The Nest

“We’ve come because of the baby,” she said.  “We’ve come to help.”

That’s all I had to read on the book jacket to be hooked.  There’s a problem, a possible trauma, surrounding the birth and/or care of a baby?  I’m in.  Not because I revel in such things, but because I look for solutions, for ways other people dealt with such things, for ways to support others in similar situations.

But The Nest by Kenneth Oppel (illustrated by Jon Klassen) is so much more.  It is rated for ages ten and up, but I found it compelling and psychically scary as an adult.

There is a baby, the main character Steve’s new brother, and he has an unnamed degenerative disease.  There is confusion on Steve’s and his sister, Nicole’s, parts.  There is the overarching sadness that permeates the entire family’s lives.

There is also a recurring vision that Steve has.  A group of luminous wasps that visits him in his dreams and offer to first help, and then ‘fix’, the baby.  This is where the psychological component of the story comes in.  When dealing with trauma and situations far above our intellectual or emotional understanding or ability, it makes sense for the brain to conjure up solutions.  However, Oppel blurs the line between Steve’s inner world and outer reality.

Steve struggles with an unnamed mental illness, one in which he makes bedtime lists and washes his hands so much that they “got all chapped and red, especially around the knuckles”; that makes him feel as if he is “all in pieces . . . like [he] had a hundred shattered thoughts in [his] head, a hundred glimmering bits of stained-glass window, and [his] eyes just kept dancing from one piece to the next without understanding what they meant or where they were supposed to go.”

In his dreams, the wasps – the queen in particular – talk to him about the baby’s condition, about how sad a situation it is and what might be done to remedy it.  Steve senses his parents’ sadness, feels his own.  He feels helpless, both in not knowing exactly what is wrong with his brother and not being able to do anything to improve it.  The queen gives him a solution.


“It’s just not something you can patch up with a bit of string and sticky tape.  No, no, no, we have to do this properly.  Go right back to the beginning of things.  Go deep.  That’s the proper way to do things.  No half measures around here!”

“You mean going right inside the DNA?”

“DNA – aren’t you the clever one!  Yes, good, you’re on the right track.  And we’ll go deeper back still.  That’s where it will make the most amazing difference.”


Steve’s relief at the queen’s assurances of making his baby brother better does not last as she reveals more of her plan, however.  It was never about ‘fixing’ this baby; it was about replacing him with a superior one.  In this special nest just outside the nursery window, they are incubating a baby from the larva state – to replace the ‘broken’ one inside.

Ironically, Steve is petrified of wasps and soon discovers he is allergic to them when one stings him on their back deck.  The fact that he looks to the very thing that terrifies him to solve a problem that terrifies him even more speaks to the psychic line Oppel dances along through the entire book.  Another exterior fear, the man who travels the neighborhood in a van offering to sharpen knives, delves into his interior world as well.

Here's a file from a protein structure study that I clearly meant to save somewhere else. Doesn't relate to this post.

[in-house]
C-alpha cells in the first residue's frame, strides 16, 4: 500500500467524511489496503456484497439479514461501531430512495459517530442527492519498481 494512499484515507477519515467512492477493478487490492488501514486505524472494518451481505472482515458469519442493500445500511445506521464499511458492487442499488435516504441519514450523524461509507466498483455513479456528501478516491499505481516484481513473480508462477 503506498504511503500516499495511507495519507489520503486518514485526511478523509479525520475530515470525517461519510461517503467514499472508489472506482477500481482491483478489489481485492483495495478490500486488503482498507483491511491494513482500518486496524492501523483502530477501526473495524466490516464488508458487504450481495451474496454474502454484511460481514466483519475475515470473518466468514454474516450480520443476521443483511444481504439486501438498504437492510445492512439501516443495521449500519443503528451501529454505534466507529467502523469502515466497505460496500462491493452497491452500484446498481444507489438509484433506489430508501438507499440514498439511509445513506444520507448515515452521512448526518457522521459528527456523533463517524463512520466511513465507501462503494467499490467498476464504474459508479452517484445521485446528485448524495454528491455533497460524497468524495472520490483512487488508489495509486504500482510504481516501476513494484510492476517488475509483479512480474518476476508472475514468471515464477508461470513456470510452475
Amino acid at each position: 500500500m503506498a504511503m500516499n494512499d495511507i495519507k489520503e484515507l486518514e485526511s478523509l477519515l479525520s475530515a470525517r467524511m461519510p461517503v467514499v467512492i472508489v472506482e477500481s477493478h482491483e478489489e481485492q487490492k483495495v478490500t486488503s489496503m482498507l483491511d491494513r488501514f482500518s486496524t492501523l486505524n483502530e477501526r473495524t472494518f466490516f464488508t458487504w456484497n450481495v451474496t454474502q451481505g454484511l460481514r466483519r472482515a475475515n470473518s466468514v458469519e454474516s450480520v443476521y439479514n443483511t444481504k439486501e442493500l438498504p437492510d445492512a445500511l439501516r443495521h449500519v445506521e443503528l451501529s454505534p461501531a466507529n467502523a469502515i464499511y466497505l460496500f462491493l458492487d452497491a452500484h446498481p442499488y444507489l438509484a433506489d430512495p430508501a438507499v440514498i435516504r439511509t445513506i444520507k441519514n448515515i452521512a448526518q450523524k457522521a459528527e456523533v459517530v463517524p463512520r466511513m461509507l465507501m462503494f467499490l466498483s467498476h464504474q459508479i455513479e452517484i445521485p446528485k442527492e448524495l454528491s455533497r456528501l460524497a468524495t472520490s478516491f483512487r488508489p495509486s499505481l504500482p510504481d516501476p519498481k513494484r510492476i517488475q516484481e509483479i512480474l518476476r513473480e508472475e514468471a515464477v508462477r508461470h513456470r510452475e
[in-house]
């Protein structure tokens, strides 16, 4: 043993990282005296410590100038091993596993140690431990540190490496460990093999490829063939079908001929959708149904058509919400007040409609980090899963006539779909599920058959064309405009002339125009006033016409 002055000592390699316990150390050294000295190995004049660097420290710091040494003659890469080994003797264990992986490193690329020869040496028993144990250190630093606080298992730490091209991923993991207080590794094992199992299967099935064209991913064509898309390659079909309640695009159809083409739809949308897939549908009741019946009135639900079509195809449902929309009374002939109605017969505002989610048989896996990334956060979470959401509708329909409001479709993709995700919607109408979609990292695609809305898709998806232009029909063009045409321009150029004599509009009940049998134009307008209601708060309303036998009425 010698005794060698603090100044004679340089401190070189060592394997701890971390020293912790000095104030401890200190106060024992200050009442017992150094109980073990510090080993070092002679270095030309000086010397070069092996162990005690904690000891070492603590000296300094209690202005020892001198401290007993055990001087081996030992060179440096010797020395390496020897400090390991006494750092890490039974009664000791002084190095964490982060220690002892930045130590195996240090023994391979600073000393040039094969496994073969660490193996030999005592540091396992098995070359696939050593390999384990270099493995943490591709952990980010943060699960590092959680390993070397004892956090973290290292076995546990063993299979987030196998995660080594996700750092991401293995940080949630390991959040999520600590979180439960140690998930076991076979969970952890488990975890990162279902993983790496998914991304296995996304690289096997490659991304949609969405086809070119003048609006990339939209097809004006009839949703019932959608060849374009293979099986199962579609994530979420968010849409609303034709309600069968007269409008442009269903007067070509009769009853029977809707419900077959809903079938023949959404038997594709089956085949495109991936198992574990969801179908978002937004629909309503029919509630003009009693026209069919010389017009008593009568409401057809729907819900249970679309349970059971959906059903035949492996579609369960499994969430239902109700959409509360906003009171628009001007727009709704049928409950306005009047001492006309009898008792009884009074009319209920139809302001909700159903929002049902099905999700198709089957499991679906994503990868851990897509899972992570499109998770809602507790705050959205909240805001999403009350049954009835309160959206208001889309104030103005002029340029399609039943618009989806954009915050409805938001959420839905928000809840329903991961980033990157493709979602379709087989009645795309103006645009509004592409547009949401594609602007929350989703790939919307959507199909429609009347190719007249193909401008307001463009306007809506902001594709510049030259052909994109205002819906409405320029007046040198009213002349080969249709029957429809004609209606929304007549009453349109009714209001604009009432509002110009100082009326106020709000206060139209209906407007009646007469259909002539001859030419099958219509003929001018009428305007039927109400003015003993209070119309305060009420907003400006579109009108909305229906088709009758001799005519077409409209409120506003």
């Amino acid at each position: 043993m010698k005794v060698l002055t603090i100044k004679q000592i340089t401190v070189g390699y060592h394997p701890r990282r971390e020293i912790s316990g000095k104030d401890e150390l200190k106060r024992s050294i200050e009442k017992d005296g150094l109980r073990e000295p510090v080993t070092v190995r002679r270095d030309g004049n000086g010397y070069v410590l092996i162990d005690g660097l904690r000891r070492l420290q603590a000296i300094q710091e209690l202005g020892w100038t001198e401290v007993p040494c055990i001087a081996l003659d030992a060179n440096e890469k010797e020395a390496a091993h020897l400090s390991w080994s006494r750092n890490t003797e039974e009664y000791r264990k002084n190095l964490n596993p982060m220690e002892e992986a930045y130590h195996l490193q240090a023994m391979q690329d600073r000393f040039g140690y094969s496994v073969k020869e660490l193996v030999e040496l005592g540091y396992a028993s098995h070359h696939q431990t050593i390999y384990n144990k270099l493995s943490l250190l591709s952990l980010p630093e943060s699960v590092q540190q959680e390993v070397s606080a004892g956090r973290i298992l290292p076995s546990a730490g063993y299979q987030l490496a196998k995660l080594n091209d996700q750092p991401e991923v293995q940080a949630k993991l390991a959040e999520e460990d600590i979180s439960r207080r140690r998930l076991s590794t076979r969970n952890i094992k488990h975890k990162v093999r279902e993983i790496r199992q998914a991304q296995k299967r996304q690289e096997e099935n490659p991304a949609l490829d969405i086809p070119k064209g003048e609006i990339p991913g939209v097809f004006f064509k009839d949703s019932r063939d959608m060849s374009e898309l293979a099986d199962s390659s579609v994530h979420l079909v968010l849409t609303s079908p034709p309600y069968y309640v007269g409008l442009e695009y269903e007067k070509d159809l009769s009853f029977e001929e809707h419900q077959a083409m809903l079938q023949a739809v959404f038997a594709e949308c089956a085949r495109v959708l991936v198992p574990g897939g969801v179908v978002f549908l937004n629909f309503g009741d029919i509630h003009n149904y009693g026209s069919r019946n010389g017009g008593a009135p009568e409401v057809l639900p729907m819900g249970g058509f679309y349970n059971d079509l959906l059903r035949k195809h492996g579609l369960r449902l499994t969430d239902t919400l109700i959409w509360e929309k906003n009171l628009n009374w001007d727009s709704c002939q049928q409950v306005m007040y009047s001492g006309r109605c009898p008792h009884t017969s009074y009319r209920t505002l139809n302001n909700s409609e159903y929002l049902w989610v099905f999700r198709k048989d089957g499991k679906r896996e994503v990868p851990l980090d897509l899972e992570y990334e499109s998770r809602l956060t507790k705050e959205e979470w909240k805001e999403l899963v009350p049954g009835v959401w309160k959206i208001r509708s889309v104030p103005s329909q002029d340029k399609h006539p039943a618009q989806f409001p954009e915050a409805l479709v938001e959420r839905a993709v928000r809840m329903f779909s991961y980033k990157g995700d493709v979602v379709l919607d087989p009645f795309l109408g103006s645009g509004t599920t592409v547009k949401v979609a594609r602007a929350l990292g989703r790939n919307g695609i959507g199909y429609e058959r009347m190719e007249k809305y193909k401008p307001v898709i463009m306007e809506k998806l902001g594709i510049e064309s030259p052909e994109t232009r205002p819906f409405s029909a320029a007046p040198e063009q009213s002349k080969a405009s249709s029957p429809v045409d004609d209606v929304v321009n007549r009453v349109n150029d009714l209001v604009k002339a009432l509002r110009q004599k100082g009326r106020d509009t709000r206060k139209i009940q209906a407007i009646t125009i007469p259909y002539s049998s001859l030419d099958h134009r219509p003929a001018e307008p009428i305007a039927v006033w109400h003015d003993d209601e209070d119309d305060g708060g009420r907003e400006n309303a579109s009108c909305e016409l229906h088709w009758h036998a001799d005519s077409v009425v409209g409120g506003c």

All of this swirls around Steve’s compelling need and desire to keep his brother safe.  It is not about perfection – for either of them – but protecting our true selves.  Whether mentally ill or physically disabled, the dignity of an individual human life is paramount.  And Steve dives into his worst fears to safeguard his brother’s.



This is Love

When the other Dr. Meescham was alive and I could not sleep, do you know what he would do for me?  This man would put on his slippers and he would go out into the kitchen and he would fix for me sardines on crackers.  You know sardines?”

Ulysses shook his head.

“Little fishes in a can.  He would put these little fishes onto crackers for me, and then I would hear him coming back down the hallway, carrying the sardines and humming, returning to me.”  Dr. Meescham sighed.  “Such tenderness.  To have someone get out of bed and bring you little fishes and sit with you as you eat them in the dark on night.  To hum to you.  This is love.”

– from The Illuminated Adventures of Flora & Ulysses by Kate DiCamillo

‘Sweetness and Light’ Amidst the Darkness

“’So what new stuff are you going to plant in the garden, Mom?’ I ask.

‘Plant?’ Mom says. She looks out at the yard and shrugs.

‘How about if we make a list? Marcy said it was good for you to make lists and cross things off. When you first got home, you made lists.’ I stand up to go get some paper and a pencil. I want Mom thinking violets, daffodils, tulips, bright colors flashing in her brain.

‘Thinking about spring tires me out, Chirp,’ Mom says.

‘But in May we can pick lilacs!’ I say. ‘We love picking lilacs.’

Mom reaches for my hand. ‘Just sit with me, honey.’

I sit back down.

I need to stay patient with Mom, especially since her new psychiatrist just told her that he thinks her depression is chronic, which means it will never completely go away. She’s been depressed at different times in her life and will probably always struggle with it. That’s news she needed like a hole in the head just two weeks after gettting home.